There were beautiful spring days at Shea Stadium when Gary Carter donned his catcher’s mask. Today we honor his contribution with an aerial shot of the Mets old stomping grounds at Shea Stadium in Flushing, where the catcher was a part of the legendary 1986 Mets, World Series Champs! (yes, some of us are Mets fans)
It’s Mustache Monday!
Today we start a new series featuring fantastic facial hair, from back in the days when mutton chops made the man. All images are from our Digital Gallery, of course.
Here’s “Black Jack” Burdock, second baseman, who started his baseball career with the Brooklyn Atlantics in 1872 and finished with the Brooklyn Grooms in 1891 (aka the Dodgers). He also happened to have a great mustache.
We’re a few days late on this, but we wanted to send a shout-out to this year’s World Series champs, The St. Louis Cardinals. In their honor, here is a picture of a cardinal (dated sometime between 1923 and 1932) from our George Arents Collection. It’s pretty cute, right? We have to admit that the images in our Digital Gallery of Texas Rangers are actually a little more exciting, but congrats to the Cards, anyway.
Soooo, as we previously mentioned, the Yankees honored six of our top summer readers at the Stadium yesterday before their game against the Oakland A’s. The Yankees went on to set the record for grand slams in one game, smacking three during a 22-9 pounding of the Athletics. Who hit the record-setting third slam? Curtis Granderson, the player who met with the summer readers beforehand (in the photo above by Sean Scanlin, Curtis is shaking hands with 16-year-old Khadija Bhuyian of The Bronx, our top summer reader who was profiled by the NY Times). He also met with our top summer readers during last year’s ceremony at Yankee Stadium - and he hit two home runs that day! Could we be a good luck charm for Curtis Granderson? Well, he HAS hit quite a few homers this year without any of our help, but we’d like to think so anyway! If he wants to invite us to every game, we’d be happy to oblige!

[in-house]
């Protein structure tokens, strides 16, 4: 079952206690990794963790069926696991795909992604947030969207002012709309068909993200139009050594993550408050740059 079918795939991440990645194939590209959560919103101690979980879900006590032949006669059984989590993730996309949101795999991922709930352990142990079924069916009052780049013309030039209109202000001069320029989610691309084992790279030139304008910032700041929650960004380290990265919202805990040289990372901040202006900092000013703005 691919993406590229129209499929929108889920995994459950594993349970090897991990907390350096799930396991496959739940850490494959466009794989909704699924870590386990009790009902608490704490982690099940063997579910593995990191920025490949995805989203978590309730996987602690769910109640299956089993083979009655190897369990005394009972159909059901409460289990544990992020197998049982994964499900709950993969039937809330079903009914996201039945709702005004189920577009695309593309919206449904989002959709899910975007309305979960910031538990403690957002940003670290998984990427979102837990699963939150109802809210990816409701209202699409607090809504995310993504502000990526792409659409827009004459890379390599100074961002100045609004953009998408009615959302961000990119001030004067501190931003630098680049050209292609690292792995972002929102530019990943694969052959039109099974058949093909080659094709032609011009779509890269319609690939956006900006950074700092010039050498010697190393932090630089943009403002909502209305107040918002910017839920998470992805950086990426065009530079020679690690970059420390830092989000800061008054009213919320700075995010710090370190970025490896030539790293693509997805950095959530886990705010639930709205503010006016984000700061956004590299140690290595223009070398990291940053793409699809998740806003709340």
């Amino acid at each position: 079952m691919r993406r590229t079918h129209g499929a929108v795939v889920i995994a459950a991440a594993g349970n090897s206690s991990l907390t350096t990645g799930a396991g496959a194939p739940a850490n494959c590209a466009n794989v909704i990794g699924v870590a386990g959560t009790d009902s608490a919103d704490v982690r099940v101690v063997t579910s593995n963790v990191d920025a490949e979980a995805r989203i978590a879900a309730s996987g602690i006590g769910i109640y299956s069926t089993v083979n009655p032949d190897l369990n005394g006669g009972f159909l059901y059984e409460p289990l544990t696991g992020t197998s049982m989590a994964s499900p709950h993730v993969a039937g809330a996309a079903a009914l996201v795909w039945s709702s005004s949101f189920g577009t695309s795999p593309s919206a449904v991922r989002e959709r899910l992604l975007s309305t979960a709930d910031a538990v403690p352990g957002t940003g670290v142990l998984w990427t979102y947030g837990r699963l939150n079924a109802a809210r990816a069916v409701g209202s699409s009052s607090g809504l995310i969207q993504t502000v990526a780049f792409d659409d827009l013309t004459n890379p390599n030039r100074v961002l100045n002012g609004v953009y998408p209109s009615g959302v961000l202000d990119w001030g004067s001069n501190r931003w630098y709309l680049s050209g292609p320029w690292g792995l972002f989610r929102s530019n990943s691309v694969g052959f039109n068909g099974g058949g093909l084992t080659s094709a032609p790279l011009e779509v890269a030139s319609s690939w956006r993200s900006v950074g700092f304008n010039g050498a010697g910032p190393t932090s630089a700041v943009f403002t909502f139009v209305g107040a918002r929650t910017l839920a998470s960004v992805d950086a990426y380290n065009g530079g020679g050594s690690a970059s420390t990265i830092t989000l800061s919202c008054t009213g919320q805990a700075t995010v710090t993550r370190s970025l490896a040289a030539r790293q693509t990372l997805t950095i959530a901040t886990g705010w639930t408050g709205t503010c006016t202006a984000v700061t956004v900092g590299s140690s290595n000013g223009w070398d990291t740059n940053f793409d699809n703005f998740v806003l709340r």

The Yankees honored some of NYPL’s top summer readers on the field today before they faced off against the Oakland A’s in the Bronx (rain couldn’t spoil our parade). Our six young reading machines - who read well over 1,000 books combined this summer - got to meet Yankee outfielder Curtis Granderson and were on the Jumbotron as part of the fun (as you can see in the photo above). Over 104,000 kids signed up for our summer reading program this year, which helps kids stay engaged when they’re out of school. The lead sponsor was Bank of America.
Tonight is the Major League Baseball All-Star game, so we thought we’d share a baseball-related gem from our collection: a photo taken at the 1939 World’s Fair of Babe Ruth teaching kids how to hit. It’s from the 1939-40 World’s Fair Collection in our Manuscripts and Archives Division. By the way, if you’re interested in the World’s Fair, you should definitely download the inaugural issue of our free app Biblion, which is highlighting the Fair. The app is worth checking out - it’s a hit! OK, that was a lame pun, but you should still check out the app.
While India and Sri Lanka prepare for battle during the 2011 Cricket World Cup, baseball fans world-wide are celebrating Opening Day. What better way to honor both international pastimes than with this stellar image from the the A. G. Spalding Baseball Collection, located at the Library’s historic Schwarzman building.
Although the Library is an impartial fan of all teams, we would still like to hear who you’re rooting for this year!